Each month, I like to feature an article or blog post written by a person on the spectrum. I recently discovered the writings of Jackie McMillan, adult with autism. She wrote an article about why people with autism jump, flap and pace. She also has a 3 minute video talking about the subject. To read about her insight on this topic, click here.
My most popular Facebook post this past month was Judy Endow’s Don’t Define Me by My Deficits. Judy says, “What doesn’t make sense is when we take these measures of shortcomings and use only these shortcomings to think about autistics. When this happens autistics are thought of only in terms of their deficits and difficulties. While being found lacking and having deficits and difficulties as measured against typically developing peers is of utmost importance in the diagnostic realm and in terms of getting educational, medical and support services, this is not the sum total of an autistic person.” You can see Judy in person next month at Autism Awareness Centre’s conference in Calgary on November 15 &16th.
I just discovered great website about supportive technology in the classroom. Power Up What Works is a free, comprehensive guide to technology-enhanced teaching and learning in English Language Arts and Math (other topics too) to help struggling students meet the Common Core State Standards. Although a US based site, there is lots of applicable information for educators world-wide. The site features articles on internet safety for students with disabilities, how to make technology happen in a school, a blog and resources. This site is of a very high standard and quality – an excellent find!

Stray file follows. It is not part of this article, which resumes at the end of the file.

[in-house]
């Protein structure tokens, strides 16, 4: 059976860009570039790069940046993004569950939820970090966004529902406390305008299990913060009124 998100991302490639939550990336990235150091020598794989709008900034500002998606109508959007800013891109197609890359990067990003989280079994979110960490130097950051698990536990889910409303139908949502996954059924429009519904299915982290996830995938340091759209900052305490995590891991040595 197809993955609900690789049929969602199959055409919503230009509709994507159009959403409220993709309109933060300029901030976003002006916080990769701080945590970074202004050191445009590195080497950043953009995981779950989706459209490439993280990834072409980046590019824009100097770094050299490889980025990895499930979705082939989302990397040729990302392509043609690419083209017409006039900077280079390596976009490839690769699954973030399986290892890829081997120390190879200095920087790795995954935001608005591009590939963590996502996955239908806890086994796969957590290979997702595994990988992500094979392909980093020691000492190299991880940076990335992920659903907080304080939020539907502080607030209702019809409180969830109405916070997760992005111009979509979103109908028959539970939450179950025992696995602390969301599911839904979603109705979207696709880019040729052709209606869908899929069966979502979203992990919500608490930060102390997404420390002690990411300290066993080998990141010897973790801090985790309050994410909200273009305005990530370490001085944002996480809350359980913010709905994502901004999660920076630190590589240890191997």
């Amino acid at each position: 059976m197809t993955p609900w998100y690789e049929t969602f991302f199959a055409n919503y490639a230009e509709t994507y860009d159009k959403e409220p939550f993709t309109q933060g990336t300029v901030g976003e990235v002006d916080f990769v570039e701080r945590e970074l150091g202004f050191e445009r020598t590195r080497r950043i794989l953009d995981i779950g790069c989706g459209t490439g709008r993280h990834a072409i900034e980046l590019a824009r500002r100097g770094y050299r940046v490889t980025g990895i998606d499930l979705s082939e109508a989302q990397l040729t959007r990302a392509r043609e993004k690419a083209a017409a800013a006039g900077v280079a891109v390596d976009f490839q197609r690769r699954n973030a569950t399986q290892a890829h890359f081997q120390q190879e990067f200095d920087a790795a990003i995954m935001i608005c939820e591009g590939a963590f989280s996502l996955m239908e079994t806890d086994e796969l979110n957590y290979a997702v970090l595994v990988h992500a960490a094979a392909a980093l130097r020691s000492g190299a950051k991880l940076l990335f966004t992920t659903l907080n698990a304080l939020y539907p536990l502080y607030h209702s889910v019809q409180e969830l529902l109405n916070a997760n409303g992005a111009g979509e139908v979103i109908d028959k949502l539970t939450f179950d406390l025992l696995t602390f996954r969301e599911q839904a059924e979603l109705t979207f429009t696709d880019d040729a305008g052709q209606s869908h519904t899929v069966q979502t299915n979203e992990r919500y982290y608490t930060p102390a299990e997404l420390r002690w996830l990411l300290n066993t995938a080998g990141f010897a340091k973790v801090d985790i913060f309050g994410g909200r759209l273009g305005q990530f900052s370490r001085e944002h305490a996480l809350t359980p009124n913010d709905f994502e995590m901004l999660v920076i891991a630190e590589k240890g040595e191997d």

The fall is a busy time in the book publishing world. There is a new children’s book out about OCD entitled Can I Tell You About OCD? A guide for friends, family and professionals. Meet Katie – a teenager with Obsessive Compulsive Disorder (OCD). Katie invites readers to learn about OCD from her perspective, helping them to understand what it is, how her obsessions and compulsions affect her daily life, and how people around her can help.
With illustrations throughout, this will be an ideal introduction to OCD for both young people and older readers. It shows family, friends and teachers how they can support someone with the condition and will be an excellent way to start a conversation about OCD, in the classroom or at home.
The Science of Making Friends: Helping Socially Challenged Teens and Young Adults is a new book based on UCLA’s acclaimed PEERS program, the only research-based approach in the world to helping adolescents and young adults with autism make and keep friends.
This step-by-step guide helps parents, educators, and others to provide “social coaching” to teens and young adults on the spectrum. The book includes concrete rules and steps of social etiquette identified through research. Parents can use the book to assist in improving conversational skills, expanding social opportunities (including dating), identifying strategies for handling peer rejection, and developing and enhancing friendships. Lessons are taught using didactic teaching narratives, followed by key rules and steps. Also included is a bonus DVD with video demonstrations of the skills taught and a mobile application that helps teens and young adults use the strategies in real-world situations.
These are the highlights of what in the world is going on in autism for October 2013.